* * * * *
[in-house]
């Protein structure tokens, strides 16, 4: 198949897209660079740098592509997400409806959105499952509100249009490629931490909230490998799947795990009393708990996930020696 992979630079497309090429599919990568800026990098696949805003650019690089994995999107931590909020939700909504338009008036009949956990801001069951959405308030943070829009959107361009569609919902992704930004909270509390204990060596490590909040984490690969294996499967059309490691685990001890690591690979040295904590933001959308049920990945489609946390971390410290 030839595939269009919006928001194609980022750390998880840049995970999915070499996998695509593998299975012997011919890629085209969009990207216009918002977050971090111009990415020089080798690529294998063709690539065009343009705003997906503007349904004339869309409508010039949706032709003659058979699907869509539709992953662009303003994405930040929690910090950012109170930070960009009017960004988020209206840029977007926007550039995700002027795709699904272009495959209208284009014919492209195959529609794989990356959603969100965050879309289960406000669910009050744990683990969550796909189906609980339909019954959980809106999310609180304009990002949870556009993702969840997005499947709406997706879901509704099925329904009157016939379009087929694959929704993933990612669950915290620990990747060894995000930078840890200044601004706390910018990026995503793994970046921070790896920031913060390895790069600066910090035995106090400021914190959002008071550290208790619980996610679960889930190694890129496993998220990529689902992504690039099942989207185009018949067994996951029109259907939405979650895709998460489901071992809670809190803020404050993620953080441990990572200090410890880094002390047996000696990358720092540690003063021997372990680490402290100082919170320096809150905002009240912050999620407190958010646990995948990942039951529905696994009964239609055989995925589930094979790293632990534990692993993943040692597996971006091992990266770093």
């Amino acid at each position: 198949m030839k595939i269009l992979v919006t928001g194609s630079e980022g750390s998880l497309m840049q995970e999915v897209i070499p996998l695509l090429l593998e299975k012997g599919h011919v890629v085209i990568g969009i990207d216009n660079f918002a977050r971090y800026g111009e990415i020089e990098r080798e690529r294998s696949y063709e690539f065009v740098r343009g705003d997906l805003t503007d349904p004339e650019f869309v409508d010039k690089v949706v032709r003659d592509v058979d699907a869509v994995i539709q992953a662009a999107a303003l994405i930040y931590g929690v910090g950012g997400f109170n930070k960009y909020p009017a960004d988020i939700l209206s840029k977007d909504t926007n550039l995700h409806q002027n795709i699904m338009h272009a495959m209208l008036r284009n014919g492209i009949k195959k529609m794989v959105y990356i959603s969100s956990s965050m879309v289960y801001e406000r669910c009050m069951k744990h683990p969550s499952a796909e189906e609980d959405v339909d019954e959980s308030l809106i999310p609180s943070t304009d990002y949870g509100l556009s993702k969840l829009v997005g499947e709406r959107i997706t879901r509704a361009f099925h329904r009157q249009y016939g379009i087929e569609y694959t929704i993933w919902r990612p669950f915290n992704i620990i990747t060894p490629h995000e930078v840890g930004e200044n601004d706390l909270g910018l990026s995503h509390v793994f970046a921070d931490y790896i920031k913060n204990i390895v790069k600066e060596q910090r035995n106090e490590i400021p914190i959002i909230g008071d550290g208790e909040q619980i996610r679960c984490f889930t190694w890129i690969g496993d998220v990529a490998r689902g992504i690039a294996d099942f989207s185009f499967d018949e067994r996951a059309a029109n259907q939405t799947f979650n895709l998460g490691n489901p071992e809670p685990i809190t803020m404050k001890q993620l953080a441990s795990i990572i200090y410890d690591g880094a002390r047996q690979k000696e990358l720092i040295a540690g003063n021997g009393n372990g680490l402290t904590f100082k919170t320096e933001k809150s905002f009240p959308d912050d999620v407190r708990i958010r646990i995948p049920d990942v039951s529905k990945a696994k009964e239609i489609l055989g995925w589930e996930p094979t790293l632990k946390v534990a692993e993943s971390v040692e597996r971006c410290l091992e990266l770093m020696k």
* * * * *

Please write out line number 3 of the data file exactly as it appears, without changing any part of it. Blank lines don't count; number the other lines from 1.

């Amino acid at each position: 198949m030839k595939i269009l992979v919006t928001g194609s630079e980022g750390s998880l497309m840049q995970e999915v897209i070499p996998l695509l090429l593998e299975k012997g599919h011919v890629v085209i990568g969009i990207d216009n660079f918002a977050r971090y800026g111009e990415i020089e990098r080798e690529r294998s696949y063709e690539f065009v740098r343009g705003d997906l805003t503007d349904p004339e650019f869309v409508d010039k690089v949706v032709r003659d592509v058979d699907a869509v994995i539709q992953a662009a999107a303003l994405i930040y931590g929690v910090g950012g997400f109170n930070k960009y909020p009017a960004d988020i939700l209206s840029k977007d909504t926007n550039l995700h409806q002027n795709i699904m338009h272009a495959m209208l008036r284009n014919g492209i009949k195959k529609m794989v959105y990356i959603s969100s956990s965050m879309v289960y801001e406000r669910c009050m069951k744990h683990p969550s499952a796909e189906e609980d959405v339909d019954e959980s308030l809106i999310p609180s943070t304009d990002y949870g509100l556009s993702k969840l829009v997005g499947e709406r959107i997706t879901r509704a361009f099925h329904r009157q249009y016939g379009i087929e569609y694959t929704i993933w919902r990612p669950f915290n992704i620990i990747t060894p490629h995000e930078v840890g930004e200044n601004d706390l909270g910018l990026s995503h509390v793994f970046a921070d931490y790896i920031k913060n204990i390895v790069k600066e060596q910090r035995n106090e490590i400021p914190i959002i909230g008071d550290g208790e909040q619980i996610r679960c984490f889930t190694w890129i690969g496993d998220v990529a490998r689902g992504i690039a294996d099942f989207s185009f499967d018949e067994r996951a059309a029109n259907q939405t799947f979650n895709l998460g490691n489901p071992e809670p685990i809190t803020m404050k001890q993620l953080a441990s795990i990572i200090y410890d690591g880094a002390r047996q690979k000696e990358l720092i040295a540690g003063n021997g009393n372990g680490l402290t904590f100082k919170t320096e933001k809150s905002f009240p959308d912050d999620v407190r708990i958010r646990i995948p049920d990942v039951s529905k990945a696994k009964e239609i489609l055989g995925w589930e996930p094979t790293l632990k946390v534990a692993e993943s971390v040692e597996r971006c410290l091992e990266l770093m020696k």